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  • Writer's pictureRobert Spicer

Subconscious sex discrimination


Unconscious or subconscious

Case Geller and Geller v Yeshurun Hebrew Congregation (2016) Morning Star, August 19, EAT

Facts G was employed by YHC in 2011. A year later his wife started working for YHC on an ad hoc basis. YHC later suggested that the couple should be paid a joint salary. This was accepted.

In 2013 it was decided that G would be made redundant. Before he was informed of this, he told his employer that his wife was pregnant. Mrs G stated that she should also be considered for redundancy. Both were made redundant at the end of 2013. They lodged a number of claims in the employment tribunal including sex discrimination in that YHC had failed to treat Mrs G as an employee and had failed to pay her properly. The claims were dismissed on the basis that YHC had not treated Mrs G less favourably because of her sex but because it genuinely believed that she worked for them on an ad hoc basis. Mrs G appealed to the EAT.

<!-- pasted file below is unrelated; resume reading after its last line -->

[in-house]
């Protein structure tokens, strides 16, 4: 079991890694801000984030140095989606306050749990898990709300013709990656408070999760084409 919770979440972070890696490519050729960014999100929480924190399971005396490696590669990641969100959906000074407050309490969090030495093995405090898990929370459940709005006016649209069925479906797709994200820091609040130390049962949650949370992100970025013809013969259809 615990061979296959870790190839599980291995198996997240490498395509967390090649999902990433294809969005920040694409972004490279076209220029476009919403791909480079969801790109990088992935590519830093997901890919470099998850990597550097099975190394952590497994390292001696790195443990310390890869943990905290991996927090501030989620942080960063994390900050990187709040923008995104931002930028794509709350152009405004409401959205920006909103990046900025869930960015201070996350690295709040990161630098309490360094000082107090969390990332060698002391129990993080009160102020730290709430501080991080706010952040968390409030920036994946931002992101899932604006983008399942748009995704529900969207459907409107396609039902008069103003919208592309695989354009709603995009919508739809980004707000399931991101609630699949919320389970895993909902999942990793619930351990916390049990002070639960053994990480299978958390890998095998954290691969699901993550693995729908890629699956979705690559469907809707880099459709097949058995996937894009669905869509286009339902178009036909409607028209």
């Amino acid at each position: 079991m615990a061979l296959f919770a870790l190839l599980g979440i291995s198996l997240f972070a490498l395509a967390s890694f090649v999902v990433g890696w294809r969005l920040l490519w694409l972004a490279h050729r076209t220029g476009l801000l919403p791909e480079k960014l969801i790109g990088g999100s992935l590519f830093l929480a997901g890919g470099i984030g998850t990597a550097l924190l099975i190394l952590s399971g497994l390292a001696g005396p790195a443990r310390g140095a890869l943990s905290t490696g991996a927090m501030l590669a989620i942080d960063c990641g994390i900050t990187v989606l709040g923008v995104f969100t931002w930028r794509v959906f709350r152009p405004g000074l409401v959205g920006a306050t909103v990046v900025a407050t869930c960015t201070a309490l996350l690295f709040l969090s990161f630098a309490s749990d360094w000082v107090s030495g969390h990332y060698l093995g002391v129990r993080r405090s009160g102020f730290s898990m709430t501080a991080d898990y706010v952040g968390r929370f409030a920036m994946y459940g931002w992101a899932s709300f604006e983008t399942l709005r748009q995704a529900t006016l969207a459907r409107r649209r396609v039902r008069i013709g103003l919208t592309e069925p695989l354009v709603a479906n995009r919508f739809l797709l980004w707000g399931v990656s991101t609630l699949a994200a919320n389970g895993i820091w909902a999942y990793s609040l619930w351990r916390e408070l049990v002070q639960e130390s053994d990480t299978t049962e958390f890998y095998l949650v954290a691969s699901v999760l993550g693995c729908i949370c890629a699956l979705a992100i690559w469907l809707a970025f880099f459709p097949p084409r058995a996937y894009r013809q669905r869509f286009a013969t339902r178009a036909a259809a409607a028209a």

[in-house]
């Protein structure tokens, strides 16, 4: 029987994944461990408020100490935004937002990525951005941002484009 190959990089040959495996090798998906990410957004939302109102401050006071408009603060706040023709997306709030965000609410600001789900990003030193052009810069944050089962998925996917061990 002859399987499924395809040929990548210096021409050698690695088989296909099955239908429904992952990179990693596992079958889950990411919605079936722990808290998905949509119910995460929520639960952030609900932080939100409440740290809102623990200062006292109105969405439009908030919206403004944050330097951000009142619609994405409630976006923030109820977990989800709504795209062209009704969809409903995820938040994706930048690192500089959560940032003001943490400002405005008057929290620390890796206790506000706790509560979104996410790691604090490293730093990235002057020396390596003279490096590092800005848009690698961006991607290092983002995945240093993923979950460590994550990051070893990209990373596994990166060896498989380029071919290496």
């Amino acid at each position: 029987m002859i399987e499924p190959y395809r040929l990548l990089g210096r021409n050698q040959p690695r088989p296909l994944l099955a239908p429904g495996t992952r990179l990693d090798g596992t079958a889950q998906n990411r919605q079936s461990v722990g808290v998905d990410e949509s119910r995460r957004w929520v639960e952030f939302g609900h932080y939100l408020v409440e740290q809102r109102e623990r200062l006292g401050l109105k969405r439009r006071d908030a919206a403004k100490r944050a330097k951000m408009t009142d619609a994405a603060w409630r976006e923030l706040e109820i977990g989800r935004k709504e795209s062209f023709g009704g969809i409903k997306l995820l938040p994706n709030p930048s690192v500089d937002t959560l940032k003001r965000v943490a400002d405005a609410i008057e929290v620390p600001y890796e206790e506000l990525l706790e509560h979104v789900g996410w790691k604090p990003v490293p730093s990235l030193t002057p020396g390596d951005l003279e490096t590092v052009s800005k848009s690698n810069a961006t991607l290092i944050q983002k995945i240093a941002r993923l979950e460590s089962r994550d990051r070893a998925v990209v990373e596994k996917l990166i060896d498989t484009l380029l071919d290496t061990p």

Decision 1. The matter was referred back to the tribunal for reconsideration.

  1. The tribunal had overlooked the important point that discrimination can be conscious or subconscious.

  2. The tribunal had failed to go through the two-stage burden of proof test in section 136 of the Equality Act 2010. Its treatment of the test had been rudimentary. There were primary facts from which discrimination could be inferred. At that stage the burden of proof would have shifted and it would have been for the employer to demonstrate a non-discriminatory reason for treatment.

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